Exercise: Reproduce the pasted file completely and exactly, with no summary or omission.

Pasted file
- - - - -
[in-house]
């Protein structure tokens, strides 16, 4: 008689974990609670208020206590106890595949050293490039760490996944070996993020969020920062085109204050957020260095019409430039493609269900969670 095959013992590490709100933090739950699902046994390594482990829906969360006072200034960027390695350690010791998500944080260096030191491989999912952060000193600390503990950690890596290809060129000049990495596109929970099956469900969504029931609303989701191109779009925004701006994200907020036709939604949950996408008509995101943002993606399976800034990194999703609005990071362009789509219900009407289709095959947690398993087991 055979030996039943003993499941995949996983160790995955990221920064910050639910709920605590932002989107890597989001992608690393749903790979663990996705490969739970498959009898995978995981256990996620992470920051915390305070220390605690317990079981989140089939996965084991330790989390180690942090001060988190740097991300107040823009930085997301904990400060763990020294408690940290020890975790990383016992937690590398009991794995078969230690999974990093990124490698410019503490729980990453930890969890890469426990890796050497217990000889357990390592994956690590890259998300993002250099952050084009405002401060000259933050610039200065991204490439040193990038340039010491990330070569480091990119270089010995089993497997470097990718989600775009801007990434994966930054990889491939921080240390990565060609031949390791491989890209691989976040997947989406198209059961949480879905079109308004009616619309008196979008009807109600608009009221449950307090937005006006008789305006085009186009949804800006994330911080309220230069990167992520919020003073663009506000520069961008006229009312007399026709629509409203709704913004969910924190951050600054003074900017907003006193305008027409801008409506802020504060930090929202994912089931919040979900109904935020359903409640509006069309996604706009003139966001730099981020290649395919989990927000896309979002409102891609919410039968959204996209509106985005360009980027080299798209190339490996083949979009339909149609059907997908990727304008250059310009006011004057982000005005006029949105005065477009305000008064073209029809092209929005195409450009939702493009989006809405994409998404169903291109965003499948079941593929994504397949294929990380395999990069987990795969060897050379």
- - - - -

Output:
[in-house]
């Protein structure tokens, strides 16, 4: 008689974990609670208020206590106890595949050293490039760490996944070996993020969020920062085109204050957020260095019409430039493609269900969670 095959013992590490709100933090739950699902046994390594482990829906969360006072200034960027390695350690010791998500944080260096030191491989999912952060000193600390503990950690890596290809060129000049990495596109929970099956469900969504029931609303989701191109779009925004701006994200907020036709939604949950996408008509995101943002993606399976800034990194999703609005990071362009789509219900009407289709095959947690398993087991 055979030996039943003993499941995949996983160790995955990221920064910050639910709920605590932002989107890597989001992608690393749903790979663990996705490969739970498959009898995978995981256990996620992470920051915390305070220390605690317990079981989140089939996965084991330790989390180690942090001060988190740097991300107040823009930085997301904990400060763990020294408690940290020890975790990383016992937690590398009991794995078969230690999974990093990124490698410019503490729980990453930890969890890469426990890796050497217990000889357990390592994956690590890259998300993002250099952050084009405002401060000259933050610039200065991204490439040193990038340039010491990330070569480091990119270089010995089993497997470097990718989600775009801007990434994966930054990889491939921080240390990565060609031949390791491989890209691989976040997947989406198209059961949480879905079109308004009616619309008196979008009807109600608009009221449950307090937005006006008789305006085009186009949804800006994330911080309220230069990167992520919020003073663009506000520069961008006229009312007399026709629509409203709704913004969910924190951050600054003074900017907003006193305008027409801008409506802020504060930090929202994912089931919040979900109904935020359903409640509006069309996604706009003139966001730099981020290649395919989990927000896309979002409102891609919410039968959204996209509106985005360009980027080299798209190339490996083949979009339909149609059907997908990727304008250059310009006011004057982000005005006029949105005065477009305000008064073209029809092209929005195409450009939702493009989006809405994409998404169903291109965003499948079941593929994504397949294929990380395999990069987990795969060897050379």